Nowadays, everything is all about video. It is no longer something solely intended for a television production niche. Everyone can produce high-quality video if they want to. From a Smartphone to a Premium cinema camera, it seems that anything goes. However, there are still some quality standards that video must meet, so it’s not really “anything goes”. Here, we will be offering an article on what should be the minimum necessary equipment to achieve professional results, regardless of what the contents shall be used for.
There are many different models of camera out there these days, such a wide array of possibilities never before seen, and what’s more, most of them provide top-notch features. We are not going to speak about devices like telephones in this article. While it makes a lot of sense to use them sometimes -particularly in news bulletins- they really do have their limitations when attempting to obtain video of an acceptable quality.
You don’t have to spend a fortune to make quality productions, even if you want to capture material in UHD/4K. A good example of this is the Panasonic AG-UX90 that we have tested here at TM Broadcast.
Some of its highlights are:
- 8×5 f2.8-4.5 Leica Optical Zoom, equivalent to a 24.5-315 in universal standards with a 5-axis optical stabiliser and 3 independent control rings.
- 0-Type MOS sensor (we shall soon see what this means) that permits recording in UltraHD at 25p, in FullHD at 50p/25p and even in SD with different types of codecs and files.
- Double SD memory card slots for relay or simultaneous recordings.
- Remote control from an Apple iPad using the free AG ROP app and an optional USB wireless receiver.
- Among other connections, it has XLR audio inputs, a HDMI output and two USB 3.0 connections.
Sufficient for any corporate production or even more… The price of this device is in the 2,000 Euro range. If we want something a bit more serious, it has a big sister, the AG-UX180, which offers true 4K (4096×2160) at 24p, slow motion in HD up to 120 fps, a 20x zoom with an angular equivalent to 24 mm, simultaneous multi-format recording, infrared recording, 3G-SDI connectivity, time code and 50/60 Hz commutation. Although in this case, the price increases to about 3,000 Euros.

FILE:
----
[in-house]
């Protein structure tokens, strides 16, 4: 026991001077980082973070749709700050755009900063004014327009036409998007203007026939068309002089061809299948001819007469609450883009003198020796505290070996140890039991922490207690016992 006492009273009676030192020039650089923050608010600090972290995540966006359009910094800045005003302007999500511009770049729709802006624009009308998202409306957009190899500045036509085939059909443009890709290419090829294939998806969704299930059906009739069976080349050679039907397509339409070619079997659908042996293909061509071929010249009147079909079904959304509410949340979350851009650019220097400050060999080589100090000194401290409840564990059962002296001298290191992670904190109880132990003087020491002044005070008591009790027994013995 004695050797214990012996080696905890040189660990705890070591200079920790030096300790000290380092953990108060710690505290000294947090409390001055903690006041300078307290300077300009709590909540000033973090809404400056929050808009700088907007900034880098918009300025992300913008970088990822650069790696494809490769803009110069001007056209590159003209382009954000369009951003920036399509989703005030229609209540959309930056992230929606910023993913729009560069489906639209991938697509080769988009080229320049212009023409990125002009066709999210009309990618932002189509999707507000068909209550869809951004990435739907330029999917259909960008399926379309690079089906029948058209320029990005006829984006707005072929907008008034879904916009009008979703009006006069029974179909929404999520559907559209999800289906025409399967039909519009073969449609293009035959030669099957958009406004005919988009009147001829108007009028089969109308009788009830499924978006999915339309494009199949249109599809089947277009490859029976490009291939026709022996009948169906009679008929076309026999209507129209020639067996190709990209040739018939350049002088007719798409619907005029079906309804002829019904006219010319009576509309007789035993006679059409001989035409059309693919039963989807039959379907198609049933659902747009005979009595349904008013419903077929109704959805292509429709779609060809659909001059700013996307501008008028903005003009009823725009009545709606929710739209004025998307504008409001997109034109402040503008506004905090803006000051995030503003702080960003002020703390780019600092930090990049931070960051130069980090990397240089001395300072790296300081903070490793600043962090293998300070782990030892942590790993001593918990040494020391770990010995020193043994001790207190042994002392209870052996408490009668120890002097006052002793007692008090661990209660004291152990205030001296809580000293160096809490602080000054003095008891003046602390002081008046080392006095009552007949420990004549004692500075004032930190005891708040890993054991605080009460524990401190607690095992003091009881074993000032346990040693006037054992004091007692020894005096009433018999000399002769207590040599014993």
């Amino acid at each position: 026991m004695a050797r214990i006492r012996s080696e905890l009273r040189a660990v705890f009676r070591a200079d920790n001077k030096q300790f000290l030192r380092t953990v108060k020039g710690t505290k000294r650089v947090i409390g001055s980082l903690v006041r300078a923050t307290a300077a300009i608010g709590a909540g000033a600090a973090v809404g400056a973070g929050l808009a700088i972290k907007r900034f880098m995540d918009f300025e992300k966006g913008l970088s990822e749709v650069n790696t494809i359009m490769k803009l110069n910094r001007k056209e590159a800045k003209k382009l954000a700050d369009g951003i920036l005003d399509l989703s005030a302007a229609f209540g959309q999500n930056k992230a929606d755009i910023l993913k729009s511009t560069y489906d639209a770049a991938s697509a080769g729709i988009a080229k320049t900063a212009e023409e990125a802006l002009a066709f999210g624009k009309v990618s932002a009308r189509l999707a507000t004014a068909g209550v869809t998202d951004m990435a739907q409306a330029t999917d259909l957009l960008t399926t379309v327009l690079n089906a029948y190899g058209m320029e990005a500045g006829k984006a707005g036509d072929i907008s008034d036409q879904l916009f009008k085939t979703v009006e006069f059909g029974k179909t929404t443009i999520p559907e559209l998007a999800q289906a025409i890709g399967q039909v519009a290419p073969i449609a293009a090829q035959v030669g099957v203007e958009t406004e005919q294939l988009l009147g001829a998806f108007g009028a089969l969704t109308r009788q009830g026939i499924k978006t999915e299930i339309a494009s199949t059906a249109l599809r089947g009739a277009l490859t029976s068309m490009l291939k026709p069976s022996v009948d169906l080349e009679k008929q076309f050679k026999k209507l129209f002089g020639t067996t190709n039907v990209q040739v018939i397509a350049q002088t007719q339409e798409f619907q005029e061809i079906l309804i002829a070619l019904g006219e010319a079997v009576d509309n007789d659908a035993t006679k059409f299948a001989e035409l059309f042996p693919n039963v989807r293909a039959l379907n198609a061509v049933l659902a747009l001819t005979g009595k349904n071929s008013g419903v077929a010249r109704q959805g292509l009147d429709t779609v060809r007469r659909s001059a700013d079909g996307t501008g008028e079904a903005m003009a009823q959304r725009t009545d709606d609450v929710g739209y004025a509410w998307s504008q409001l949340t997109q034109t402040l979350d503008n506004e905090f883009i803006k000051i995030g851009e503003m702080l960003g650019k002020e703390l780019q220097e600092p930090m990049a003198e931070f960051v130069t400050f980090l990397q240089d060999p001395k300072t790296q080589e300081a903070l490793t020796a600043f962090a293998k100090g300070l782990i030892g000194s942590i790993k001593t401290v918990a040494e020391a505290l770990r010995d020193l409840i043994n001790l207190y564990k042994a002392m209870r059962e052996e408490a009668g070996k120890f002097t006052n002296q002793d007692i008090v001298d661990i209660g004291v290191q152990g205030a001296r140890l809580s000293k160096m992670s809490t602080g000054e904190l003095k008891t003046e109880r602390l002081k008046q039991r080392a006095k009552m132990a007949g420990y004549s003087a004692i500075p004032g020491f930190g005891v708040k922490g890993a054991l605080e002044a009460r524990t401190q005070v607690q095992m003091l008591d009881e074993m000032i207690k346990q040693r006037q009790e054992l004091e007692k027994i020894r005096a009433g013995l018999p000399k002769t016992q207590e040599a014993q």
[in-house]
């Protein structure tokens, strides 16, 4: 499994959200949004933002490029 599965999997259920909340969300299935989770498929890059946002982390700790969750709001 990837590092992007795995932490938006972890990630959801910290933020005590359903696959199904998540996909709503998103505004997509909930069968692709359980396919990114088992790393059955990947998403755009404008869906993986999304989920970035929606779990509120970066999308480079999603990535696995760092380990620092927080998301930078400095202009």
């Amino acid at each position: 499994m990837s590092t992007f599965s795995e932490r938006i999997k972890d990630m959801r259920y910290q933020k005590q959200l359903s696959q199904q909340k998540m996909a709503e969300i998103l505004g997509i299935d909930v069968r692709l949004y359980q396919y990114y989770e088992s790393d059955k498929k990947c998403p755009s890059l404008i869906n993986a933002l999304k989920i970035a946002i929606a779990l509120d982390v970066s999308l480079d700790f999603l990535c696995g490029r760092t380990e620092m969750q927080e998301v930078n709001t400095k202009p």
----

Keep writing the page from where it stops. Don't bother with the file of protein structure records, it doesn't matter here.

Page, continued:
We have spoken about this brand and these models before because we have tested and worked with them ourselves. However, cameras of the other brands like Sony, Canon, JVC, etc. are also valid competitors. It is important that the handling of the optical block can be done by rings, like the size of the sensor, because the larger they are, the more possibilities we will have. Having said this, note that it will create larger files, so we must have a larger budget for recording cards/devices. We must also bear in mind what our subsequent work flow will be and if the camera adapts to it well. As far as codecs are concerned, they all work well, but you need to consider which will work best with the programme we will be using to edit.
What about DSLR cameras? This was the revolution that landed in the thick of the economic crisis with the incorporation of video to the Canon EOS 5D. In addition, thanks to the size of the sensor and the lenses, we obtain a cinematographic aesthetics, which we would otherwise not have access to, and readily understandable settings. However, it also generates problems: it requires working in controlled environments, the tiny depth of field, the small rings of the lenses, which are not prepared for the agility and continuity of video, the ergonomics, etc. Although, it can be a perfect partner to record a small advertising spot, for instance, where some degree of aesthetics is required, provided the controlled environment premise has been fulfilled. Using a rig or stabiliser is paramount because these cameras have not been designed for recordings without support. Both Canon and Sony have very good offerings for this segment.